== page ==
Boot Camps for Children

Types of Boot Camps

There are several types of boot camps referred to on the Internet. The first, and most common type of boot camp is the military boot camp associated with the United States Military. Each branch of the military has their own style and intensity level of boot camp. Another activity that is often referred to as a boot camp is the computer boot camp. In this context the idea is that a person will be able to learn a lot in a weekend, or how ever long the camp is scheduled for. The reason the experience is associated with the term boot camp seems to add a feeling of intensity to the experience. There are also fitness boot camps designed to give the participant a military style work out. There are also boot camps associated with some Juvenile Systems. Another type of boot camp is the troubled teen boot camp. Finally there are even some boot camps that will accept children younger than teens.

Boot Camps for Children

Boot Camps for Children under the age of 12 are relatively new and are limited in number. The boot camp experience seems a little extreme for a younger child. Some parents have reached their boiling point and are ready to send their child away from home. The distraught parent usually expresses that they have tried everything to help their child, and nothing is working. Some are desperate to make the move and actually have their child sent away from home. Frustrated parents will many times say, “I am done, I don’t care where he goes”. The parent that has reached this point is usually not interested in any type of self help program, they want someone to remove the problem and take the child from their home.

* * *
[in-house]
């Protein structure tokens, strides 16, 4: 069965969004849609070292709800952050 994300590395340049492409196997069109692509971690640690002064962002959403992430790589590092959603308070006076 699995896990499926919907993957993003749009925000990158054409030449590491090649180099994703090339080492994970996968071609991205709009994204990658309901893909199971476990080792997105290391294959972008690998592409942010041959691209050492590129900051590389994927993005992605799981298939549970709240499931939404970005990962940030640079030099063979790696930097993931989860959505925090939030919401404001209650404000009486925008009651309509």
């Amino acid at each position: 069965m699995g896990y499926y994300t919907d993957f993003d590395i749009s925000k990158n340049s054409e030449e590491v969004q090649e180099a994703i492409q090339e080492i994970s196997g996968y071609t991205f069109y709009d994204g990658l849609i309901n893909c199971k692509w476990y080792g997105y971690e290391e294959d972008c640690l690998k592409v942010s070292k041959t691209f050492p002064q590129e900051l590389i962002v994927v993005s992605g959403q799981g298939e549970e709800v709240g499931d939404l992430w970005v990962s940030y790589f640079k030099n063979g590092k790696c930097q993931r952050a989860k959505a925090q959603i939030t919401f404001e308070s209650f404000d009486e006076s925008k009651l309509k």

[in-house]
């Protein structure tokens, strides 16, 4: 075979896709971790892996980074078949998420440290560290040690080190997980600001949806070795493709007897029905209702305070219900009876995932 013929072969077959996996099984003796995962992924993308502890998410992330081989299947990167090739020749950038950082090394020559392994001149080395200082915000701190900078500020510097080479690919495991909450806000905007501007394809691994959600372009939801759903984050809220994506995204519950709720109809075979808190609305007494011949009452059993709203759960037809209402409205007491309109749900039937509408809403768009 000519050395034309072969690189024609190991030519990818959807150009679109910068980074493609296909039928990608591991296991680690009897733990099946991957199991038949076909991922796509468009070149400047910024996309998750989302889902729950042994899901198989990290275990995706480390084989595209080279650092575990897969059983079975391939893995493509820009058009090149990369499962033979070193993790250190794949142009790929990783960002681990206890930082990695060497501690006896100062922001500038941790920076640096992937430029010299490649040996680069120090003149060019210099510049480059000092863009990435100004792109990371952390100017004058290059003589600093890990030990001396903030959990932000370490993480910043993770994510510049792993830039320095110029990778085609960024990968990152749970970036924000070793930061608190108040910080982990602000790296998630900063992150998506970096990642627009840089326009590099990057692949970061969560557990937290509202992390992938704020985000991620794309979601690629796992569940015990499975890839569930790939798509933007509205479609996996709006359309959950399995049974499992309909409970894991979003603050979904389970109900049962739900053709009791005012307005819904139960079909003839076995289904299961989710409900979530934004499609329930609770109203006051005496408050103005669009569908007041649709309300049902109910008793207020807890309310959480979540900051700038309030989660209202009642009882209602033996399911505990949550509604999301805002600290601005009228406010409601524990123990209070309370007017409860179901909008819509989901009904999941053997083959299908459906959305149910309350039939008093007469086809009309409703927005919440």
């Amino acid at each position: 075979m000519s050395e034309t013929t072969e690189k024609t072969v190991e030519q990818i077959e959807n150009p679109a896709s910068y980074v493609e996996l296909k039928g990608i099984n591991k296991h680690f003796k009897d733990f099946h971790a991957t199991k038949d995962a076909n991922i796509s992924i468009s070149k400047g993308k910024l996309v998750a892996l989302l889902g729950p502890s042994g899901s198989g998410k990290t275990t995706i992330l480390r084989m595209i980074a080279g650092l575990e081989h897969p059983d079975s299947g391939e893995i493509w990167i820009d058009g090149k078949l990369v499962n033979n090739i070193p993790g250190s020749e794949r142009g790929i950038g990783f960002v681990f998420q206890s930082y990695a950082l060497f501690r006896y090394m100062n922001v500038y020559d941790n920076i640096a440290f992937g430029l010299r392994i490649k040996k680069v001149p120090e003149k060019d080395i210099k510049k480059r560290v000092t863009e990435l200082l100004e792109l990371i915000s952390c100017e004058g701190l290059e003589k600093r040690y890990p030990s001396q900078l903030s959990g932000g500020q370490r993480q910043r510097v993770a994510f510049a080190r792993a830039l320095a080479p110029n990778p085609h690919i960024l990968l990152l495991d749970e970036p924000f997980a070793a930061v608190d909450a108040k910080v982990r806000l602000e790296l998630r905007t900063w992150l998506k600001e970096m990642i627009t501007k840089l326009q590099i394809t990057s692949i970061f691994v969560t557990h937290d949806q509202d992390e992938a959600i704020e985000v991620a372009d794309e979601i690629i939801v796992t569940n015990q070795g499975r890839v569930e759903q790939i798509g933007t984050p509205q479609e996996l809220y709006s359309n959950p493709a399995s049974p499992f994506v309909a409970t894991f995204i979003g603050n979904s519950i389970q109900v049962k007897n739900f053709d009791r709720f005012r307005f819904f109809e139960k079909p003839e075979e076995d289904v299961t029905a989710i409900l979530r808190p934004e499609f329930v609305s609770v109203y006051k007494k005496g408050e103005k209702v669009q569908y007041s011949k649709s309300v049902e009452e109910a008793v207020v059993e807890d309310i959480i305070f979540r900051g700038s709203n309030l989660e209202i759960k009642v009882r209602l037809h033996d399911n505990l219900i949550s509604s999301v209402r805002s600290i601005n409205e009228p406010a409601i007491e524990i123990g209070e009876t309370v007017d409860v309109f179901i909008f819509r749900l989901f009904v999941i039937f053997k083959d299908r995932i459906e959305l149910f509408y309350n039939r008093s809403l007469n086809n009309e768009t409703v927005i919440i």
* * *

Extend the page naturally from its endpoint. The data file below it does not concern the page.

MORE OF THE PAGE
The question most people have is, “how can a parent be so willing to give their child away”? It is never a good idea to judge the person without understanding all of the life events they have experienced, and obtaining all of the facts. There are two sides to every story, and making a quick critical opinion of the parent is not a good idea. With nearly half of the marriages in the country ending in divorce, the discouraged parent is usually a single parent.

Single Parenting

The parent seeking help is usually a single mother that is trying to provide for her family, and possibly better herself by going to school. Children require a lot of time and energy, and there are only so many hours in a day. The single mother may be lonely and wanting the companionship of a man in her life. The child realizing that the limited amount of time he has been receiving is going to be reduced by the new boyfriend, begins to intensify his misbehavior. This has a tendency to drive the new boyfriend away or push him until he gives the single mother an ultimatum. The single mother may rationalize that the boy’s father is out having a good time and she is forced to take care of their child. The list of possible scenarios goes on and on, making a quick judgement of the parent impossible to make. That being said, it is ultimately the mother’s choice to have a baby. Agree or disagree, this decision was made when she had unprotected sex, prior to marriage. Once a child is born it is both the mother and father’s responsibility to provide and care for it the next 18 years. It is unfortunate that many father’s do not recognize and accept their responsibility. Parenting is very difficult even for parents that have a good marriage and are still together.